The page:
The global private sector alliance for resilient societies, organized by the United Nations Office for Disaster Risk Reduction, was set up to support the achievement of the global targets under the Sendai Framework. But what exactly is the Sendai Framework and why should the private sector help to achieve its global targets?
Endorsed by the UN General Assembly after the Third UN World Conference on Disaster Risk Reduction in 2015, the Sendai Framework, takes off from the previous instrument, the Hyogo Framework for Action (2005-2015).
Like its predecessor, the Sendai Framework was a product of stakeholder consultations and inter-governmental negotiations that started in 2012. When it was finally endorsed, it became the first major agreement out of the post 2015 development agenda providing member states with a blue print for concrete actions aimed at protecting development gains from the impact of disasters.
The framework pursues the following goal – prevent new and reduce existing disaster risk through integrated and inclusive (economic, structural, legal, social, health, cultural, educational, environmental, technological, political, and institutional) measures that strengthen resilience through prevention and reduction of hazard exposure and vulnerability; and increased preparedness for response and recovery.
The framework is designed to work with the other 2030 Agenda agreements such as the Paris Agreement on Climate Change, the Addis Ababa Action Agenda on Financing for Development, the New Urban Agenda and the Sustainable Development Goals (SDGs).
With its four (4) clear priorities for action and seven (7) global targets for substantial reduction of disaster risks, the framework recognizes the primary role of governments in driving disaster risk reduction and the critical need for sharing the responsibility with the private sector and other stakeholders.
Four (4) Priorities for Action
The Sendai Framework, adopted by 187 countries, outlines four priorities for action.
- Understanding disaster risk
- Strengthening disaster risk governance to manage disaster risk
- Investing in disaster reduction for resilience
- Enhancing disaster preparedness for effective response, and to build back better in recovery, rehabilitation and reconstruction
While the framework is not legally-binding, countries that have adopted it have manifested their respective commitments to comply with it on a voluntary basis.
Why follow the framework?
Aside from being very concise, the framework outlines practical targets that any government or state, whether a member of the UN or not, ought to achieve or aspire to achieve, as these targets are critical in ensuring long term socio-economic development and sustainability.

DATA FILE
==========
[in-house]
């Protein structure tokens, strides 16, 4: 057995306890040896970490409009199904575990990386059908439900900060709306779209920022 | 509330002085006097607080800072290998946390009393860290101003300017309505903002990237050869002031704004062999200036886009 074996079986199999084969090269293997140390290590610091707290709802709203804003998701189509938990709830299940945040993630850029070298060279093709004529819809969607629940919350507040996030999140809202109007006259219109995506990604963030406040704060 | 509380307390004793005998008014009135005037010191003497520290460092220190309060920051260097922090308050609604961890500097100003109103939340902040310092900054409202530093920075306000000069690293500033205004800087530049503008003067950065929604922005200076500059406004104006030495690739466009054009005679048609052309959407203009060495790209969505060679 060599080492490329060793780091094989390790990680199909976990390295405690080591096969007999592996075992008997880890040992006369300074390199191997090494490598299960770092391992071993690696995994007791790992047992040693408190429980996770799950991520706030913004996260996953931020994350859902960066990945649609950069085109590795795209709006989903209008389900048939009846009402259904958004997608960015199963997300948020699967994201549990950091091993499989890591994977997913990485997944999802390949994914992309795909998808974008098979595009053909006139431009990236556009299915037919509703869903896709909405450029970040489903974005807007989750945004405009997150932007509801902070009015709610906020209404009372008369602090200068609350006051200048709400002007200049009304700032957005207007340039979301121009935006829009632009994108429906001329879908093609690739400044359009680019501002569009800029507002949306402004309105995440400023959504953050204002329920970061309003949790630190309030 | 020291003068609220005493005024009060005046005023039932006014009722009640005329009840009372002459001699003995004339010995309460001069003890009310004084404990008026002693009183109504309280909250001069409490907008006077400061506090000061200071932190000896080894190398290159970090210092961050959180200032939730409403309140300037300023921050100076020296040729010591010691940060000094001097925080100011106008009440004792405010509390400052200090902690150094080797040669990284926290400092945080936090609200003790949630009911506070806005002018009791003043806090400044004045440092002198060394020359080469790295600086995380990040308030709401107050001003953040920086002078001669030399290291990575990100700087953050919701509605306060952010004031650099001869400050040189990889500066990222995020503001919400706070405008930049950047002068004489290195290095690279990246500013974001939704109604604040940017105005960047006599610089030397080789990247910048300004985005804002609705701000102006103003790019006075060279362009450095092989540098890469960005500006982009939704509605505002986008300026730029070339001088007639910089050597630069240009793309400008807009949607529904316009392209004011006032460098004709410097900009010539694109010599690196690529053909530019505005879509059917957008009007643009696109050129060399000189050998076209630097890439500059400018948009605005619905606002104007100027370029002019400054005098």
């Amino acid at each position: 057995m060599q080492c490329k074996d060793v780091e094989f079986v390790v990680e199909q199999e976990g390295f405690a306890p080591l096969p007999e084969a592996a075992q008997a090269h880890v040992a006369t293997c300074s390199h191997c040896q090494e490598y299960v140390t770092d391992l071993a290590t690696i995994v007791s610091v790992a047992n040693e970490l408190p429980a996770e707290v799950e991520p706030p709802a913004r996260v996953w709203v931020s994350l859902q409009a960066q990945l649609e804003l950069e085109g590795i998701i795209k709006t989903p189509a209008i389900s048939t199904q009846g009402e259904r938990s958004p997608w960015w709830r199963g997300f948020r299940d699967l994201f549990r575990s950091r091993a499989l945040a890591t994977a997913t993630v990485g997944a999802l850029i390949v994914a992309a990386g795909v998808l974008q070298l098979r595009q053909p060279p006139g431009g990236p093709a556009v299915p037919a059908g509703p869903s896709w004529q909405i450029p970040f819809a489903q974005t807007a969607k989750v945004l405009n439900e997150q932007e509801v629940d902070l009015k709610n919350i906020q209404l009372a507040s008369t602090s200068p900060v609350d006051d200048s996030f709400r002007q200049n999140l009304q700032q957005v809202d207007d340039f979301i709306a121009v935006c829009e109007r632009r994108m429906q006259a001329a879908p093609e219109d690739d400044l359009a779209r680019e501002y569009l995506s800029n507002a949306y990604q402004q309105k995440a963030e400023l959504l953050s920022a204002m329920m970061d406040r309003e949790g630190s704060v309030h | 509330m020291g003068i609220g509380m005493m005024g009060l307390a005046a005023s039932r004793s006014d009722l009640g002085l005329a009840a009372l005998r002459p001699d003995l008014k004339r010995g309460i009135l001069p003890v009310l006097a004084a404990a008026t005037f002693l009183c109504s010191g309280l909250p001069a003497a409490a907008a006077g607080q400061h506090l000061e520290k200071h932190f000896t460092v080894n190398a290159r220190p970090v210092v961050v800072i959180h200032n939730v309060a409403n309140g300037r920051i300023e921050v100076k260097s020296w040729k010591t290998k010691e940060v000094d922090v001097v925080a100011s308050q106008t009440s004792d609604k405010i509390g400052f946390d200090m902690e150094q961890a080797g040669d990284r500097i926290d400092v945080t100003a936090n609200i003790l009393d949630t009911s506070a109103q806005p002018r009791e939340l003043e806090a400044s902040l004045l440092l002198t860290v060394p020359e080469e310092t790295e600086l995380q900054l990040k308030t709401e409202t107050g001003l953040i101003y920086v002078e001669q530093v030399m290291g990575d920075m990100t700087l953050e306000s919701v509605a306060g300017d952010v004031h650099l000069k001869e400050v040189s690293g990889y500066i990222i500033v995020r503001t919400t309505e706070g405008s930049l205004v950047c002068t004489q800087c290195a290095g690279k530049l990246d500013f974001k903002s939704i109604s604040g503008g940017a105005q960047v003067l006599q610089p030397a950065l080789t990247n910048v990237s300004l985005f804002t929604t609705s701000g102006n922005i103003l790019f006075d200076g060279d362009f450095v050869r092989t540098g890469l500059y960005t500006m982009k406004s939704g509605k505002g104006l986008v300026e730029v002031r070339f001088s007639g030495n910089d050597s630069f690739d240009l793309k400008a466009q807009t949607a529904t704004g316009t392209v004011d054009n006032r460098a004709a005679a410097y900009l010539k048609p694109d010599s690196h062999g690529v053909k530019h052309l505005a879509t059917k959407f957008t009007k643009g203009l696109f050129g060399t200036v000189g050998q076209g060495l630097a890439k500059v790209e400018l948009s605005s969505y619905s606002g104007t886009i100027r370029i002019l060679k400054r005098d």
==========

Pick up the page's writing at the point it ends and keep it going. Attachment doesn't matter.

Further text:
The seven global targets can be grouped under two strategic approaches – reduction and growth.
- Reduce mortality
- Reduce number of affected people
- Reduce economic loss
- Reduce damage to critical infrastructure and disruption of basic services
- Increase the number of countries with national and local disaster risk reduction strategies
- Increase international cooperation to developing countries
7. Increase availability and access to multi-hazard early warning systems and disaster risk information and assessments
The Sendai Framework and the Private Sector
While the framework recognizes the state as the primary driver of disaster risk reduction, it also acknowledges the reality that for any community or country to achieve true disaster resilience, every stakeholder must play its part. This includes the private sector.
In the Philippines, where on top of our disaster risks, the government is aggressively working at addressing sustainability and development challenges, the private sector can substantially contribute to achieving disaster risk reduction targets.
Even with businesses adopting disaster resilience strategies for its own operations, it already contributes to achieving our overall disaster risk reduction targets. By ensuring that it is able to bounce forward better after a disaster, businesses are able to extend protection to its employees, contractors and business partners, who draws income from it.
At the end of the day, disaster resilience is everybody’s business. As stakeholders of a truly resilient Philippines, we all have a role to play. Join ARISE-Philippines, as we forge a better path forward for all us.